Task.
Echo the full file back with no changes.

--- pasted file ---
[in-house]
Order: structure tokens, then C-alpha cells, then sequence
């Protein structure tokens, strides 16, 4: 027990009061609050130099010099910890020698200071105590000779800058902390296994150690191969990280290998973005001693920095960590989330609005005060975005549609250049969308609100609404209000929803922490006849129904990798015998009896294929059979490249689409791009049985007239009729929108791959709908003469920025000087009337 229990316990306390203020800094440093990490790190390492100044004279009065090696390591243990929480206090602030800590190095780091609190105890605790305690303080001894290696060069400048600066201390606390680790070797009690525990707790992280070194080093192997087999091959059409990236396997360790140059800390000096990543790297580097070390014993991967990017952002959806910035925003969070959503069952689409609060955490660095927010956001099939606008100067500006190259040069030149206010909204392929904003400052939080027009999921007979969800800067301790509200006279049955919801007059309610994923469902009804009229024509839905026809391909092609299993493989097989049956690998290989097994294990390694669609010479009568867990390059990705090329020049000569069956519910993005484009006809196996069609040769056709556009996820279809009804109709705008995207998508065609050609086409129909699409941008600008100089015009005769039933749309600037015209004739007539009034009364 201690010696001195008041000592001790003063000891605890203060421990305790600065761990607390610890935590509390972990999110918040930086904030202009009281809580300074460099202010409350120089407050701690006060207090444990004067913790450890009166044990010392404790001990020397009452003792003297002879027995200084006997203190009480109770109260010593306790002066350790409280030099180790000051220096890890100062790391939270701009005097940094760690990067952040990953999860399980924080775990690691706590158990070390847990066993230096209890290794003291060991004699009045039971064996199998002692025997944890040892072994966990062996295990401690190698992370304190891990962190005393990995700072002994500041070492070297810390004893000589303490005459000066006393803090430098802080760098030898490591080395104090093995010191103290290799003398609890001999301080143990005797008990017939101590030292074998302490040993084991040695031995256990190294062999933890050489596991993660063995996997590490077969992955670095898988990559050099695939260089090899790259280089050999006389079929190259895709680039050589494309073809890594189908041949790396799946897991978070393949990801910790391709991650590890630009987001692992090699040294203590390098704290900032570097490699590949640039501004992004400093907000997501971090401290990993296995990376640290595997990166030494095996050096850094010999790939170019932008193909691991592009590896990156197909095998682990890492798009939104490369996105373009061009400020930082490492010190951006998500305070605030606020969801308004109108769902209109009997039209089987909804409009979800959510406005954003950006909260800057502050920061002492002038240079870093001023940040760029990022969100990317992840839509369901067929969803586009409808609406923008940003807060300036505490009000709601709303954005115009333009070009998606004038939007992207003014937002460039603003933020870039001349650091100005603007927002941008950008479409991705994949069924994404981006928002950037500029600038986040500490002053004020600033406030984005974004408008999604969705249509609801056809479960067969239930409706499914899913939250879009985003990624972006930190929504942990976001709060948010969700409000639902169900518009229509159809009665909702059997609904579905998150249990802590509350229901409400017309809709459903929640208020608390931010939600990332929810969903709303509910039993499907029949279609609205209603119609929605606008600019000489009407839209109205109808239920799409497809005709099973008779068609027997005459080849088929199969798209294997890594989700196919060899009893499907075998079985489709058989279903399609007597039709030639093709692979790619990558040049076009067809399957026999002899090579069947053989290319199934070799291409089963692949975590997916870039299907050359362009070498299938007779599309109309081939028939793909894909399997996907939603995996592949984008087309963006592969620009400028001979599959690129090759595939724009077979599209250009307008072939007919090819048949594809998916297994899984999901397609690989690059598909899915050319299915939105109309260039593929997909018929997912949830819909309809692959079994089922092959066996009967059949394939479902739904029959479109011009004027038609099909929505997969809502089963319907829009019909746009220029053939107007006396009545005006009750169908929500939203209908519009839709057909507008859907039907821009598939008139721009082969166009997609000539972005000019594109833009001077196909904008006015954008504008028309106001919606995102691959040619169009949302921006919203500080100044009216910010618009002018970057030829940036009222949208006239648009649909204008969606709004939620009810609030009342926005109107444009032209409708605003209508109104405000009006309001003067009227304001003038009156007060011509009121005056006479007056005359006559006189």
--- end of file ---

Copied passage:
[in-house]
Order: structure tokens, then C-alpha cells, then sequence
């Protein structure tokens, strides 16, 4: 027990009061609050130099010099910890020698200071105590000779800058902390296994150690191969990280290998973005001693920095960590989330609005005060975005549609250049969308609100609404209000929803922490006849129904990798015998009896294929059979490249689409791009049985007239009729929108791959709908003469920025000087009337 229990316990306390203020800094440093990490790190390492100044004279009065090696390591243990929480206090602030800590190095780091609190105890605790305690303080001894290696060069400048600066201390606390680790070797009690525990707790992280070194080093192997087999091959059409990236396997360790140059800390000096990543790297580097070390014993991967990017952002959806910035925003969070959503069952689409609060955490660095927010956001099939606008100067500006190259040069030149206010909204392929904003400052939080027009999921007979969800800067301790509200006279049955919801007059309610994923469902009804009229024509839905026809391909092609299993493989097989049956690998290989097994294990390694669609010479009568867990390059990705090329020049000569069956519910993005484009006809196996069609040769056709556009996820279809009804109709705008995207998508065609050609086409129909699409941008600008100089015009005769039933749309600037015209004739007539009034009364 201690010696001195008041000592001790003063000891605890203060421990305790600065761990607390610890935590509390972990999110918040930086904030202009009281809580300074460099202010409350120089407050701690006060207090444990004067913790450890009166044990010392404790001990020397009452003792003297002879027995200084006997203190009480109770109260010593306790002066350790409280030099180790000051220096890890100062790391939270701009005097940094760690990067952040990953999860399980924080775990690691706590158990070390847990066993230096209890290794003291060991004699009045039971064996199998002692025997944890040892072994966990062996295990401690190698992370304190891990962190005393990995700072002994500041070492070297810390004893000589303490005459000066006393803090430098802080760098030898490591080395104090093995010191103290290799003398609890001999301080143990005797008990017939101590030292074998302490040993084991040695031995256990190294062999933890050489596991993660063995996997590490077969992955670095898988990559050099695939260089090899790259280089050999006389079929190259895709680039050589494309073809890594189908041949790396799946897991978070393949990801910790391709991650590890630009987001692992090699040294203590390098704290900032570097490699590949640039501004992004400093907000997501971090401290990993296995990376640290595997990166030494095996050096850094010999790939170019932008193909691991592009590896990156197909095998682990890492798009939104490369996105373009061009400020930082490492010190951006998500305070605030606020969801308004109108769902209109009997039209089987909804409009979800959510406005954003950006909260800057502050920061002492002038240079870093001023940040760029990022969100990317992840839509369901067929969803586009409808609406923008940003807060300036505490009000709601709303954005115009333009070009998606004038939007992207003014937002460039603003933020870039001349650091100005603007927002941008950008479409991705994949069924994404981006928002950037500029600038986040500490002053004020600033406030984005974004408008999604969705249509609801056809479960067969239930409706499914899913939250879009985003990624972006930190929504942990976001709060948010969700409000639902169900518009229509159809009665909702059997609904579905998150249990802590509350229901409400017309809709459903929640208020608390931010939600990332929810969903709303509910039993499907029949279609609205209603119609929605606008600019000489009407839209109205109808239920799409497809005709099973008779068609027997005459080849088929199969798209294997890594989700196919060899009893499907075998079985489709058989279903399609007597039709030639093709692979790619990558040049076009067809399957026999002899090579069947053989290319199934070799291409089963692949975590997916870039299907050359362009070498299938007779599309109309081939028939793909894909399997996907939603995996592949984008087309963006592969620009400028001979599959690129090759595939724009077979599209250009307008072939007919090819048949594809998916297994899984999901397609690989690059598909899915050319299915939105109309260039593929997909018929997912949830819909309809692959079994089922092959066996009967059949394939479902739904029959479109011009004027038609099909929505997969809502089963319907829009019909746009220029053939107007006396009545005006009750169908929500939203209908519009839709057909507008859907039907821009598939008139721009082969166009997609000539972005000019594109833009001077196909904008006015954008504008028309106001919606995102691959040619169009949302921006919203500080100044009216910010618009002018970057030829940036009222949208006239648009649909204008969606709004939620009810609030009342926005109107444009032209409708605003209508109104405000009006309001003067009227304001003038009156007060011509009121005056006479007056005359006559006189």